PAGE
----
Half-time switches drive French comeback win
The Republic of Ireland booked themselves a place in the first knockout round of Euro 2016 with Robbie Bradyâ€™s last-gasp winner against Italy. Despite unimpressive displays from hosts France during the group stages, the Irish were still heavy underdogs to progress to the next round.
France called upon the same personnel that had opened the tournament against Romania, with Paul Pogba and Blaise Matuidi initially switching sides in midfield. Dimitri Payet and Antoine Griezmann were labelled as wingers on paper, but spent large periods of time away from their allocated zones.
Ireland were unchanged from their last group game against Italy, but opted for a system they had not yet utilised at the tournament thus far: a 4-3-3 with Shane Long starting on the right. James McCarthy was moved into a deeper midfield role, and was accompanied by Jeff Hendrick and Robbie Brady.
Irish right-side focus
The opening moments of the game were chaotic, with a number of French individual errors culminating in Pogba tripping Shane Long inside the box. Robbie Brady swept the penalty in off the post, and the following minutes were chaotic due to the unexpected nature of the goal.
Once each team regained composure and began implementing their respective game-plans, it became clear that the Irish were focusing on long balls towards Franceâ€™s right side. The target for these were often Murphy, who would drag Koscielny away from the centre to contest the header. Shane Long would make the underlapping run at speed, staying a few yards ahead of the man-oriented Evra due to his knowledge of the scene about to unfold and strong agility & acceleration. He would then attempt to retain possession after the flick-on and move into the box diagonally to allow his teammates to progress towards play. Hendrick was tasked with moving forward, so even if Koscielny won the aerial duel with Murphy, the ball could still be regained. The rest of the midfield would then pendulate accordingly.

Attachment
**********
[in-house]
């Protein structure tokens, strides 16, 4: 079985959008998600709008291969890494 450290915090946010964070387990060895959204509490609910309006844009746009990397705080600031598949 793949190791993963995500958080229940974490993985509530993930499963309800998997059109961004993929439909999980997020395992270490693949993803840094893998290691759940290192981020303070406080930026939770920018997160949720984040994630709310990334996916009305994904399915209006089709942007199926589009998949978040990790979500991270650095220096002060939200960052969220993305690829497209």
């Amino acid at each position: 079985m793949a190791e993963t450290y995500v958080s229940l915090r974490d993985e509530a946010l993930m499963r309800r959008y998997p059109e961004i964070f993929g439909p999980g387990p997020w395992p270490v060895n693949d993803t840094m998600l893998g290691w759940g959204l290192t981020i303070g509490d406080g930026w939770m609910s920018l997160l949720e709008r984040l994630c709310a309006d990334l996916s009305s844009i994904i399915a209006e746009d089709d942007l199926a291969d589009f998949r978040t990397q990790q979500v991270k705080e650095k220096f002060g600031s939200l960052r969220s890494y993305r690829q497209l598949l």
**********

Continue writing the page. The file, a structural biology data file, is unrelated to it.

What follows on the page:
Most of these passes came after an initial attempt at building play from Ireland, which was quickly shut down by a French press. Even when there were central passing options available to the Irish defenders, they preferred to pass back to the goalkeeper or pass long themselves. This lack of build-up focus and sustained possession meant Darren Randolph had more passes than any of Irelandâ€™s outfielders, but also the lowest pass accuracy in the team.
French fluidity without clinical decision-making